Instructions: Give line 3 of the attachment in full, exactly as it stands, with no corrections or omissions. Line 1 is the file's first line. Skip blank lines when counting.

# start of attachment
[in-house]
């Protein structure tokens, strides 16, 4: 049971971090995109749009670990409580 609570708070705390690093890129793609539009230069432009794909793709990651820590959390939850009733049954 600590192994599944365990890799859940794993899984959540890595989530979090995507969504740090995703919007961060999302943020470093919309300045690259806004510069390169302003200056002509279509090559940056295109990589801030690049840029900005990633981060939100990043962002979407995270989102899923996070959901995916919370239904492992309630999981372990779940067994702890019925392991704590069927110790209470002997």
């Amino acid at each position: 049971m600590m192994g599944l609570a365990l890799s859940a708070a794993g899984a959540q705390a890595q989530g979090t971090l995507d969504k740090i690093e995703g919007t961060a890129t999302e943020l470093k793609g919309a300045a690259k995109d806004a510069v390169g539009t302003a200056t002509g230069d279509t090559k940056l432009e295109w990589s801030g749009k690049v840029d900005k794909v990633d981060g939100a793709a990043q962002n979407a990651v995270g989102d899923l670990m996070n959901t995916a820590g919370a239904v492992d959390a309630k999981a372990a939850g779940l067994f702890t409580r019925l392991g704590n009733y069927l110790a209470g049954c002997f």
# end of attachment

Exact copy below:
């Amino acid at each position: 049971m600590m192994g599944l609570a365990l890799s859940a708070a794993g899984a959540q705390a890595q989530g979090t971090l995507d969504k740090i690093e995703g919007t961060a890129t999302e943020l470093k793609g919309a300045a690259k995109d806004a510069v390169g539009t302003a200056t002509g230069d279509t090559k940056l432009e295109w990589s801030g749009k690049v840029d900005k794909v990633d981060g939100a793709a990043q962002n979407a990651v995270g989102d899923l670990m996070n959901t995916a820590g919370a239904v492992d959390a309630k999981a372990a939850g779940l067994f702890t409580r019925l392991g704590n009733y069927l110790a209470g049954c002997f």